Real Cashflow, Fake Cashflow – Part II

Last week I told you that there are three types of positive cashflow Real Estate:

1. Tax Cashflow

2. Fake Cashflow

3. Real Cashflow

Today, I want to discuss the first of these … cleverly designed to make Negatively Geared real-estate look like a good deal!

Tax Cashflow

In the first installment, I explained that most real-estate (especially residential real-estate, and single family homes and condos in particular) has more costs (e.g. mortgage interest, vacancies, repairs & maintenance, provisions, etc.) than income (i.e. rents), forcing us dumb investors to gamble on the future appreciation of the property … and, we can see where that has lead us!?

So, those developers and promoters with lots of real-estate that costs way too much to buy found some money to help you cover your losses and turn them into a ‘profit’ … from this, comes our first opportunity for the Holy Grail of Real Estate: Positive Cashflow property i.e. one that puts money INTO your pocket each year.

Now, I said each year for a reason: tax.

Uncle Sam will help you to help these property promoters to become rich by encouraging you to buy their overpriced, under performing real-estate! Take Scott, for example:

My wife and I have been pondering this very same topic with our rental(which was our previous home). We are negatively geared by $250.00/month on that property, have great renters that have completed their 6 month lease and are continuing to rent month to month while they continue to try and get their home in Connecticut sold, then move on to purchase their own home here in Louisville.

Money seems to be tight for them from all that I can see, however they are able to make this rent each month, so I’m a bit afraid of raising rent on them, but it really troubles me to be negatively geared for the moment. This property (according to this years filing) has given us a pretty large tax deduction, which has certainly saved us money, perhaps enough to pay us back the monthly amount we have lost to make us break even. Not to mention, it is in one of the most premiere areas of the city and has enjoyed one of the highest appreciation rates this city can offer, but as your post suggests, we don’t want to get caught up in the hope of appreciation.

As Scott has discovered the ‘secret’ is in tax-deductions …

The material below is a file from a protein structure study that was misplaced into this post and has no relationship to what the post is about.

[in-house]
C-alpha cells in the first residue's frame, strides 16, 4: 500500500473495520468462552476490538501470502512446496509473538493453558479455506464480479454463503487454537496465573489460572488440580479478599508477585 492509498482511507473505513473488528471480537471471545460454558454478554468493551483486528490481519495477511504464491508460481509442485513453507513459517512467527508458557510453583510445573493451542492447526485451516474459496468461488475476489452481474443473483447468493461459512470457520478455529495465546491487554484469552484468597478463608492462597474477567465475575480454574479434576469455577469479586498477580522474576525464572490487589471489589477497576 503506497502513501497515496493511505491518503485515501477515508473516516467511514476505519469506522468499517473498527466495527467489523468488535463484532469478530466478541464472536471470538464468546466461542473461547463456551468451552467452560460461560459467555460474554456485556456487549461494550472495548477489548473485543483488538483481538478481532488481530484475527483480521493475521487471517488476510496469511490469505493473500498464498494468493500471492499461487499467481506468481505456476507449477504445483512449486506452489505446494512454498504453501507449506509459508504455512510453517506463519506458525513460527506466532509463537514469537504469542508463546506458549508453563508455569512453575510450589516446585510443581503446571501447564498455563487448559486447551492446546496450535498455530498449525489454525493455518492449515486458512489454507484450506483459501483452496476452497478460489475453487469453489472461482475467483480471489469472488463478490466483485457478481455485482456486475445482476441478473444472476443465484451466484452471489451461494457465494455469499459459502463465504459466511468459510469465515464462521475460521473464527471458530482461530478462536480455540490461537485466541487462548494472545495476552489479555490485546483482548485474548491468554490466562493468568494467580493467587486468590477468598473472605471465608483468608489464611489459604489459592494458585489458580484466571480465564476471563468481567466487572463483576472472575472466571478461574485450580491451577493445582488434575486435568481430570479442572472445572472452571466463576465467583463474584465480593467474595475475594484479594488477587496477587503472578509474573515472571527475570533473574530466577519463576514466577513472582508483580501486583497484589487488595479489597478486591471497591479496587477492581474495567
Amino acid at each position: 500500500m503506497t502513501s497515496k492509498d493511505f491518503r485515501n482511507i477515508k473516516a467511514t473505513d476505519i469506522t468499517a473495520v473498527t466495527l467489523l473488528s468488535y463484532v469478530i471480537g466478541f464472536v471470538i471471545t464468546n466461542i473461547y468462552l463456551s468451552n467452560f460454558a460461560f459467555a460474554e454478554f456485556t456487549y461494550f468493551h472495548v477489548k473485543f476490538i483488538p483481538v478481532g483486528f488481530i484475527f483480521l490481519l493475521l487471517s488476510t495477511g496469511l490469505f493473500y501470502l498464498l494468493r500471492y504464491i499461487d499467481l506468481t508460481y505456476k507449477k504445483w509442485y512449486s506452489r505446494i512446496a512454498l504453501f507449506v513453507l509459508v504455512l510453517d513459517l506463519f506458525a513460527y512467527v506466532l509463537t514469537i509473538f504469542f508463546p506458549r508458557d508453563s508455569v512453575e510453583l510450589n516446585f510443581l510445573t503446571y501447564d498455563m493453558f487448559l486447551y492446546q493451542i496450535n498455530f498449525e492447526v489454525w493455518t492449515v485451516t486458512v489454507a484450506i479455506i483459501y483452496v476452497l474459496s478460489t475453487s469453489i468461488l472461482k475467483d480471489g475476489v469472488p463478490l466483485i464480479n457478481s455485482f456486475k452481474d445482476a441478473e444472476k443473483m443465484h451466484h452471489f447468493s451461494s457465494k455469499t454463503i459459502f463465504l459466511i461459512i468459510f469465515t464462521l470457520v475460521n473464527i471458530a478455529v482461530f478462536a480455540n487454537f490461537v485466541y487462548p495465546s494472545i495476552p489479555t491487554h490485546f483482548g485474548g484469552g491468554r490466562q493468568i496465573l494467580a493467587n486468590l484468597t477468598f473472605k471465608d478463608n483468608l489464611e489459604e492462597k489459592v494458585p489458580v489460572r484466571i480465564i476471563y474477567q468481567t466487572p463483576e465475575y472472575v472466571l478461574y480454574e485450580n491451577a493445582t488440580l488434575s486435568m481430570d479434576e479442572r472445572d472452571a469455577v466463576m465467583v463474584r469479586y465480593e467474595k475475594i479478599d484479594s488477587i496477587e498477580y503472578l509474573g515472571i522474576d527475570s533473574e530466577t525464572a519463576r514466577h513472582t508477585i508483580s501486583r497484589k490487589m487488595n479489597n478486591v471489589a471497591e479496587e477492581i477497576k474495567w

… naturally, almost all the expenses that you have on an INVESTMENT property are tax-deductible, not just including mortgage interest (as in your own home) but, also ‘business’ expenses like repairs and maintenance … even vacancies allow you to earn a little less income, so you pay a little less tax … but these will probably not make a property cash-flow positive on their own.

Actually, the real secret is in the ‘provisions’ … a provision is a fund that you build up over time to allow you to cover major costs later (e.g. an Emergency Fund is a kind of provision).

You see, Uncle Sam allows you to ‘build up’ a fund over time to replace the building that you have on the property, and all the things that you have inside the property (e.g. stoves, lights, carpets, curtains, etc., etc.). You probably borrowed the money to buy all these things – and, are tax deducting the mortgage interest – but, the nice people at the IRS allow you to take a ‘double deduction’ in the form of a Depreciation Allowance on these items, as well.

It becomes another expense that you can get a tax deduction on, and because the property may not have enough income (hey, it’s already Negatively Geared!) you can lower your personal tax bill instead.

By paying less personal income tax, the promoters of these schemes will show you that the property can pay it’s own way (Neutrally Cashflow or Neutrally Gear) or even Positive Cashflow!

Unfortunately, it’s all on paper … and, it relies on you earning a high income … and, will probably only work for one or two properties because you won’t have enough personal tax to ‘save’ for more properties than that.

When you ‘run out’ of personal tax deductions you can’t make any more properties Tax Cashflow Positive … it’s all smoke-and-mirrors.

So, when it comes to real-estate, you want tax deductions and you want tax cashflow, but you don’t want to buy a property that only has this kind of cashflow, if you can find something better.

In the next installment, we’ll look at something even more fun: Fake Cashflow.

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6 thoughts on “Real Cashflow, Fake Cashflow – Part II

  1. I’m still a newbie when it comes to investment property…I just received my first rent payment this month. 🙂

    But I’ve been studying real estate investment for over a year now and have come to the conclusion that the tax benefits should be the icing on the cake. If the property can’t float itself (i.e. positive or even neutral cash flow) I’m not interested.

    There are exceptions to this type of approach I’m sure. But if you’re just starting out, staying “positively geared” before taxes is a sure way to stay out of trouble.

    I can’t wait to hear about “fake cashflow.”

  2. Great post Adrian,
    You write really good stuff and you’re not afraid to challenge the status quo and challenge where the crowd is going.
    Real estate has been an area where people get suckered into looking at return and then find it’s all paper return which doesn’t have any real CASH.
    I can’t wait to hear about ‘fake cashflow’. I reckon there will be plenty of people who can show you some in their investments

  3. @ Andee – Thanks. You’ll be surprised how easy is it to generate ‘fake cashflow’ … and, it’s not as bad as it sounds (for some) 😉

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